She’s bringing afro beats to the world.
Afro beats DJ and producer Cuppy is on a mission to bring afro beats to the world. The Lagos, Nigerian native was born being surrounded by the colorful music that has taken over the mainstream.
Cuppy, born Florence Otedola, decided to pursue music full time, enrolling at NYU to pursue a degree in music business. Using her knowledge of the industry, she forged a way for herself to learn DJing from some of her idols. As her skills grew so did her notoriety, which led to her eight-country tour across Africa. Fox’s Cuppy Takes Africa series shined light on her talent as she spun in clubs across the continent.
Three years after her debut mixtape, House of Cuppy, she has returned with a bouncy track, “Green Light,” featuring Tekno. The success of the song is just the beginning for the DJ who plans on taking her movement globally. We got to chat with the up-and-coming musician about her journey as an afro beats ambassador.
When did you decide to become a DJ? How did you pick up the skill?
DJing for me came from a passion for music. Growing up in Lagos, music was always a big part of my culture. Africa is so full of creativity and it’s hard to avoid the movement. When I moved to London and New York, music was always my way of connecting with home. Music just became a part of my life.
Picking up the skill really came from learning on YouTube, a lot of visual experience and falling in love with DJs in nightclubs. I wanted to have the power that they did. So I worked hard, got some decks and the rest is history!
Can you give three tips for women that wish to enter the music industry and DJ professionally?
Talent and skill have no gender. Anyone that’s trying to go into anything should have genuine passion for it. My advice to any woman wishing to enter this industry is you need to get ready to work hard or go home.
All great things take hard work and when you are a woman, you have to work twice as hard to achieve half as much. Hard work really means knowing your craft. In my case, that meant taking off my acrylic nails and learning to scratch. I even took a course at Scratch Academy in New York and made friends with fellow aspiring DJs. Network is everything and when it comes to DJing, it’s no different. Conjure up that courage and actually speak to or message the DJs you loves. It’s great to shadow someone or even go to gigs. Yes, many late nights, but the hustle will be so worth it when it’s your turn.
What is the club scene like in Lagos compared to New York City?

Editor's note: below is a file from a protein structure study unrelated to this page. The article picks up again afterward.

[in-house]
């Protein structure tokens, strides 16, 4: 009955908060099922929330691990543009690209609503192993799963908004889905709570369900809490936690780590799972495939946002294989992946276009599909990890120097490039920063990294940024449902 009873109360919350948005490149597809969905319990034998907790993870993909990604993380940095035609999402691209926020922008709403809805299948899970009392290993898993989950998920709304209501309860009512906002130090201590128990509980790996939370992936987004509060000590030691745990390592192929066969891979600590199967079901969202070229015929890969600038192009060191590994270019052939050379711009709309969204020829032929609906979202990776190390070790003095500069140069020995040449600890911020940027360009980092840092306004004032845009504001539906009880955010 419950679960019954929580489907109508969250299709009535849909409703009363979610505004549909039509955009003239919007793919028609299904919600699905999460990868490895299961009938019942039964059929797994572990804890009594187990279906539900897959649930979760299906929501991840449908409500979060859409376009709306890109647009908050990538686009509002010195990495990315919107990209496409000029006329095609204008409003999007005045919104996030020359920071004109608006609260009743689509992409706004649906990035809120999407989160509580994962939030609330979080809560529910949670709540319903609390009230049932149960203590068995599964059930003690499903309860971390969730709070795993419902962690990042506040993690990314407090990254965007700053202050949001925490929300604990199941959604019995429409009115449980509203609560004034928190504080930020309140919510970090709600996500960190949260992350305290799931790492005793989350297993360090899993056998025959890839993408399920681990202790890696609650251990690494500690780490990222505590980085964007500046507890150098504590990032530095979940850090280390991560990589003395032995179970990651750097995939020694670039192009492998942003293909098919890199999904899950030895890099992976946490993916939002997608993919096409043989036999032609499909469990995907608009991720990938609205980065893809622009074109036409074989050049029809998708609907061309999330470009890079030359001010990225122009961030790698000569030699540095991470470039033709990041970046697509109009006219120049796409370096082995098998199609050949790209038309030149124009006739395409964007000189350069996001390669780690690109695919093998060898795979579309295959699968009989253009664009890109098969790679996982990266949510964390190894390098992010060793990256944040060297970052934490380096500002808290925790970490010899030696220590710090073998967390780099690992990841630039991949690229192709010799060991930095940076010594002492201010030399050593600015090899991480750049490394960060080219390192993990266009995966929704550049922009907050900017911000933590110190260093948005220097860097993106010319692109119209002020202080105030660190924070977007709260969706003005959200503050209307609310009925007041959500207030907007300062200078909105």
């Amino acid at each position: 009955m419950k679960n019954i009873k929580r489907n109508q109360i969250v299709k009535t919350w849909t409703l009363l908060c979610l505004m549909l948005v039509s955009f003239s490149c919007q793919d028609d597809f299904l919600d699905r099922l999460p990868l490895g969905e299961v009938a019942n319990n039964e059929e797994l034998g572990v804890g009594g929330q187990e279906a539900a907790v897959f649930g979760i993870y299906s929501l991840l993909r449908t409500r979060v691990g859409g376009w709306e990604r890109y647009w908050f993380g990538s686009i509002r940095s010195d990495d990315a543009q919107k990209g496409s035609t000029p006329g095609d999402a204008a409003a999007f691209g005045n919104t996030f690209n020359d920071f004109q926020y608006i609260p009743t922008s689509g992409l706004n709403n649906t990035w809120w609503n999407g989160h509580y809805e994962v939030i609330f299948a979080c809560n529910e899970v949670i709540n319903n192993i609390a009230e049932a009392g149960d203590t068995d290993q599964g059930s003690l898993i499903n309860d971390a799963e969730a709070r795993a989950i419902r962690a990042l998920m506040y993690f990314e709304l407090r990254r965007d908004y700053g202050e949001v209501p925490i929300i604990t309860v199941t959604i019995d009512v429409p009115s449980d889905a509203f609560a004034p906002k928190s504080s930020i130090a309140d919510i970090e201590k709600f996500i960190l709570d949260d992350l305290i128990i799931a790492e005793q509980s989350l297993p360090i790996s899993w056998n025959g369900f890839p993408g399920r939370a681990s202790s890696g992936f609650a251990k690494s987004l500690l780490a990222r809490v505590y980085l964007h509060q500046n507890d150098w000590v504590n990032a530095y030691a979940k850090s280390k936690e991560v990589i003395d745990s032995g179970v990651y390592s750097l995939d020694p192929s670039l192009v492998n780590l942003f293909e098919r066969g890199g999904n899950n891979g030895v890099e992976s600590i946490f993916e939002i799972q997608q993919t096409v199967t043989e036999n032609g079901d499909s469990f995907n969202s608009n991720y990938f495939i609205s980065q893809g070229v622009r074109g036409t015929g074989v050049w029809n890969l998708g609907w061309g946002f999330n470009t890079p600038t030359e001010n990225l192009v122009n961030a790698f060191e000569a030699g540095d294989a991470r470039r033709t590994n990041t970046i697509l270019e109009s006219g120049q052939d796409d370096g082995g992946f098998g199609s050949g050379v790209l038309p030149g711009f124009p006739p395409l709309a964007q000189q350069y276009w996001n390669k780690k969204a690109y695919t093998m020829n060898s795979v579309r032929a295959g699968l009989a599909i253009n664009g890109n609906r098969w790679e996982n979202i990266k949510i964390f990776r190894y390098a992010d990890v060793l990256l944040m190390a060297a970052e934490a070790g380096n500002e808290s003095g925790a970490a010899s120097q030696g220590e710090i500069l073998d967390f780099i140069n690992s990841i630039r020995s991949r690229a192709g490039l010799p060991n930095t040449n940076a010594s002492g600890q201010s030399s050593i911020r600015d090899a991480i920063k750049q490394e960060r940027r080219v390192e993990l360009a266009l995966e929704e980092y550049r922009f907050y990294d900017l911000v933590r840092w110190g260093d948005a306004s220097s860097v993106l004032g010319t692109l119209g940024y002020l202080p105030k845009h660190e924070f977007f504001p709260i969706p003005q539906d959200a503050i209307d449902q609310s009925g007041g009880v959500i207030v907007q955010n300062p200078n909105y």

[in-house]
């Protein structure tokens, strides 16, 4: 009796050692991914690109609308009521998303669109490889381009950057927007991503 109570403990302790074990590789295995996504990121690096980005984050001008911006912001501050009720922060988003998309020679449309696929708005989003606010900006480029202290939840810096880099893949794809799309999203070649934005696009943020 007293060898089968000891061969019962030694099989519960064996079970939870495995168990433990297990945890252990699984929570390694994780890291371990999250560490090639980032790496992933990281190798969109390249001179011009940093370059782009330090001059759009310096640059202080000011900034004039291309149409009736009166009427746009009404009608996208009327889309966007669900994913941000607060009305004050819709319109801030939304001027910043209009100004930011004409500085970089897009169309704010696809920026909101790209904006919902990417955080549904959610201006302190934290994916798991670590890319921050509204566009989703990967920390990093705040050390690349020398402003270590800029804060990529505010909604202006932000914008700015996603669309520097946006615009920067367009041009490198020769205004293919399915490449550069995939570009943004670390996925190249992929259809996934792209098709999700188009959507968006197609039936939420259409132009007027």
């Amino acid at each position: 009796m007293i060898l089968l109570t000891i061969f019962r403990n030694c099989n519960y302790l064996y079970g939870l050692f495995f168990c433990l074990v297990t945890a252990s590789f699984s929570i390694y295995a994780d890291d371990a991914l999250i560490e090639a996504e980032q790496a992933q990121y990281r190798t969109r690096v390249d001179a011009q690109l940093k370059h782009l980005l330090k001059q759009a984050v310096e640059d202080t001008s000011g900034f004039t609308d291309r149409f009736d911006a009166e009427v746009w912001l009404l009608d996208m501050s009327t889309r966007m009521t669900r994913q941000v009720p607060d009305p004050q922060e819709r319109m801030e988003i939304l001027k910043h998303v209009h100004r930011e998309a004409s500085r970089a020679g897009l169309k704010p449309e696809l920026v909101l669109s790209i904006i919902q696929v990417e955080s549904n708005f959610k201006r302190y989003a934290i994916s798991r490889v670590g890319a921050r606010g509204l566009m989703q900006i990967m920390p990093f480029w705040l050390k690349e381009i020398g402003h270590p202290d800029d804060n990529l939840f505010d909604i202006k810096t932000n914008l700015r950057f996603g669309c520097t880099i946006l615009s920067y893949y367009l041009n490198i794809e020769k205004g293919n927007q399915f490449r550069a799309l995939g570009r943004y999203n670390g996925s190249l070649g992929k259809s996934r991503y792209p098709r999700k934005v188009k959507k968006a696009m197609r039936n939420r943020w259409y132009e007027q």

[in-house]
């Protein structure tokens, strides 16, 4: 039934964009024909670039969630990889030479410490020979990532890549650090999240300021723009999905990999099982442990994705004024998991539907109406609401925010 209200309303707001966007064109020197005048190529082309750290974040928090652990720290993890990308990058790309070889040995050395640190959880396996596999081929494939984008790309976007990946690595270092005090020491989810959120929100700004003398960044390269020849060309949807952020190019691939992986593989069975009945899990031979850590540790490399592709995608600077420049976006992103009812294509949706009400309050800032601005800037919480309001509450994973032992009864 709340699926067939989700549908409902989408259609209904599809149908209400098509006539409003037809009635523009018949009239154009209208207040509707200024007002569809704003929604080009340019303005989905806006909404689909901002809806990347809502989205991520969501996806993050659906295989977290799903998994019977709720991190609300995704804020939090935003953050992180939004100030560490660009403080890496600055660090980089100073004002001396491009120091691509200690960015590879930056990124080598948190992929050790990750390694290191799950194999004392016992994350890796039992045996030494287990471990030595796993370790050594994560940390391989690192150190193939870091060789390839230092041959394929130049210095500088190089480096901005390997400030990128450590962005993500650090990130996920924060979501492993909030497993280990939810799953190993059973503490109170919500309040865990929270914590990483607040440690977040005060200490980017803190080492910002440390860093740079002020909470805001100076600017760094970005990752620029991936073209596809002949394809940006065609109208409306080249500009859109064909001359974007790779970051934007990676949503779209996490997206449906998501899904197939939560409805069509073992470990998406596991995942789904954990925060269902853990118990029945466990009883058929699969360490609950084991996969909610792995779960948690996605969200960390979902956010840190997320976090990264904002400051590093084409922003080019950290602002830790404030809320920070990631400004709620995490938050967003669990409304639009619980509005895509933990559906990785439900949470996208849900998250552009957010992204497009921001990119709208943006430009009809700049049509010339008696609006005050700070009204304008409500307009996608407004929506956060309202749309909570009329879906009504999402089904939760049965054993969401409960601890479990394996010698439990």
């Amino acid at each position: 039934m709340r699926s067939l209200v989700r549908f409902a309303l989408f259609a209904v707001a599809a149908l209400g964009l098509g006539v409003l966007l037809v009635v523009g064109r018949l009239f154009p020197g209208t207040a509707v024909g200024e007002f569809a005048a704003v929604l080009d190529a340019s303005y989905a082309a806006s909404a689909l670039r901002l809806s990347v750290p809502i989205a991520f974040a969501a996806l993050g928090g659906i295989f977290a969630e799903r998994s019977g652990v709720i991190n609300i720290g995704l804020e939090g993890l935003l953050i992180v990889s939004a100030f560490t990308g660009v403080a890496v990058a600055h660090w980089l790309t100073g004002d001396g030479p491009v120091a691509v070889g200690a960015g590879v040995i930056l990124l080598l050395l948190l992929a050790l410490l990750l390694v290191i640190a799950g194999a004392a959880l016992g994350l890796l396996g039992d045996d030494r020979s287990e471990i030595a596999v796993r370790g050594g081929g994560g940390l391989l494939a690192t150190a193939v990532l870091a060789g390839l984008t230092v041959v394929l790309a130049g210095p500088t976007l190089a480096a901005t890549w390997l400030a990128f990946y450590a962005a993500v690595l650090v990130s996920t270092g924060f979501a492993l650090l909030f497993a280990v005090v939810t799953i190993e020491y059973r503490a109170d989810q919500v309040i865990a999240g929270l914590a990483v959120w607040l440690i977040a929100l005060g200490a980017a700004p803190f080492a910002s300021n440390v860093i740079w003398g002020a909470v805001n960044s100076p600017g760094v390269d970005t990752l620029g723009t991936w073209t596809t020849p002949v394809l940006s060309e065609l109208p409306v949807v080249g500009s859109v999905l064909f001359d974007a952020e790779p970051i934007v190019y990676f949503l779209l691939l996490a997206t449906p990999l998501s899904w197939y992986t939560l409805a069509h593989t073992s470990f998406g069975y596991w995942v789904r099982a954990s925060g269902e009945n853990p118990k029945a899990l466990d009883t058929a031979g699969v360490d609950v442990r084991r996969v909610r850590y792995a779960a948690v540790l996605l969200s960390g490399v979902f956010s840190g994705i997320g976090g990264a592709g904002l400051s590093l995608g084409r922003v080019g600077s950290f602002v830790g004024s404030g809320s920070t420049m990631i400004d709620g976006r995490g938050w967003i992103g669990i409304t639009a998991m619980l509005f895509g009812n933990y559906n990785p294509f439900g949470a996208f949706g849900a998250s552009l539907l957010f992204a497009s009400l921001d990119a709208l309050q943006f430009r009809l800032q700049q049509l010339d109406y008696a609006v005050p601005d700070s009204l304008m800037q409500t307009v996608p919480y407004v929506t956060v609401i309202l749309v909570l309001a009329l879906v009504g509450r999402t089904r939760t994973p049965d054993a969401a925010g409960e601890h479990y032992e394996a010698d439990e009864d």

For me, Lagos’ club scene is just a pure reflection of that African color, vibrancy and energy. It is different to New York’s in the sense that it’s a cultural thing. You know, it is amazing how Nigerians are so collective, we party for no reason.
It is also different because of where we party – in Lagos everywhere is a party. You can make a party in the corner, you can make a party on the beach, you can make a party at the market. All Nigerians need is a bit of good music and they are good to go.
How did you come up with the idea for your “Cactus On The Roof” parties?
“Cactus On The Roof” is a party that really came from a lot of rejection and a lot of doubt. When I moved to London, afro beats wasn’t what it was. I wanted to play afro beats but a lot of people, clubs and venues didn’t want African music played.
I really wanted to get that balance between integrating in Western sound and also creating a sound of my own. So it ended up being a case where I had to create my own party. I had to take that leap of faith and I am so glad I did because “Cactus On The Roof” is one of the biggest afro beats parties that integrates a fusion of cultures outside and inside Africa. I can only see it going from strength to strength so perhaps “Cactus On The Roof” New York soon.
What was it like filming Cuppy Takes Africa? What were some of your favorite moments on the road?
My tour around the continent was really when I decided to take my brand to the next level. Filming that series on Fox was just an amazing experience. As a Nigerian, I forget that there are 53 other countries in Africa sometimes. So I really needed to get outside Nigeria and discover new cultures and meet new people. Some of my favorite moments include getting lost in a Senegal market and jumping into the ocean in Tanzania off a boat.
What’s your favorite city in the world and why?
Well I think that’s kinda easy, my favorite city has to be Lagos. It is where I was born, it is my home and it is where I am happy. Even though Lagos is so important to me and I love being there, it is important to note that I also consider myself someone that can take Lagos anywhere I go, and I proudly represent Africa anywhere. Africa to the world!
Describe your style. What kind of clothes do you like to wear while working?
My style is very, very, I would say chic. You know, it’s a bit girly, it is a bit street and I feel like it really depends on how I am feeling where am at. I used to wear lots of Ankara which is an amazing African design. I have come to a place where I can make sure whatever I do, I am comfortable. Being a female DJ as well, I get to be versatile.
What’s one beauty item you cannot live without?
One beauty item I cannot live without is Kiehl’s lip balm. Lagos is quite humid, very hot and I get dehydrated quite easily so I carry that with me. It also got me through the New York winter. I have to say, I love that lip balm.
What’s next for you in the upcoming year?
I would say an EP. I would love to come out with my own strong debut album, amazing records and great collaborations. I really want to show the world what I am made of. I am still on an experimental path but regardless, I want Cuppy to be known as someone that came, shook things up and changed the rules for African women and beyond.
- American Two Shot